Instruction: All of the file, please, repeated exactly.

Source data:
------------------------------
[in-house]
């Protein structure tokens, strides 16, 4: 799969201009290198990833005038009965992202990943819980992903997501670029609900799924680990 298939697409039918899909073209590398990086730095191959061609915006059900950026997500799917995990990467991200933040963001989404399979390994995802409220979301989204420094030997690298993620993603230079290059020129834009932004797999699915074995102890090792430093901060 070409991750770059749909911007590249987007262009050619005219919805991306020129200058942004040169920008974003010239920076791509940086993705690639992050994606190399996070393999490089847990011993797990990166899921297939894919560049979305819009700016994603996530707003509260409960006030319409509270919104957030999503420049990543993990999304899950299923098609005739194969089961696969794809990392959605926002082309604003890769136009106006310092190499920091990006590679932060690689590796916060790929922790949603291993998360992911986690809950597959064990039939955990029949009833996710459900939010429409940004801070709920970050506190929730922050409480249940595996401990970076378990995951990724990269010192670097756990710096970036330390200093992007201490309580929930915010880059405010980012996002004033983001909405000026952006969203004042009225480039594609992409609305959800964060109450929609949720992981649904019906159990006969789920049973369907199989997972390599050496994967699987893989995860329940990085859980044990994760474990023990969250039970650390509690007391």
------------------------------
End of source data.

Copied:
[in-house]
């Protein structure tokens, strides 16, 4: 799969201009290198990833005038009965992202990943819980992903997501670029609900799924680990 298939697409039918899909073209590398990086730095191959061609915006059900950026997500799917995990990467991200933040963001989404399979390994995802409220979301989204420094030997690298993620993603230079290059020129834009932004797999699915074995102890090792430093901060 070409991750770059749909911007590249987007262009050619005219919805991306020129200058942004040169920008974003010239920076791509940086993705690639992050994606190399996070393999490089847990011993797990990166899921297939894919560049979305819009700016994603996530707003509260409960006030319409509270919104957030999503420049990543993990999304899950299923098609005739194969089961696969794809990392959605926002082309604003890769136009106006310092190499920091990006590679932060690689590796916060790929922790949603291993998360992911986690809950597959064990039939955990029949009833996710459900939010429409940004801070709920970050506190929730922050409480249940595996401990970076378990995951990724990269010192670097756990710096970036330390200093992007201490309580929930915010880059405010980012996002004033983001909405000026952006969203004042009225480039594609992409609305959800964060109450929609949720992981649904019906159990006969789920049973369907199989997972390599050496994967699987893989995860329940990085859980044990994760474990023990969250039970650390509690007391």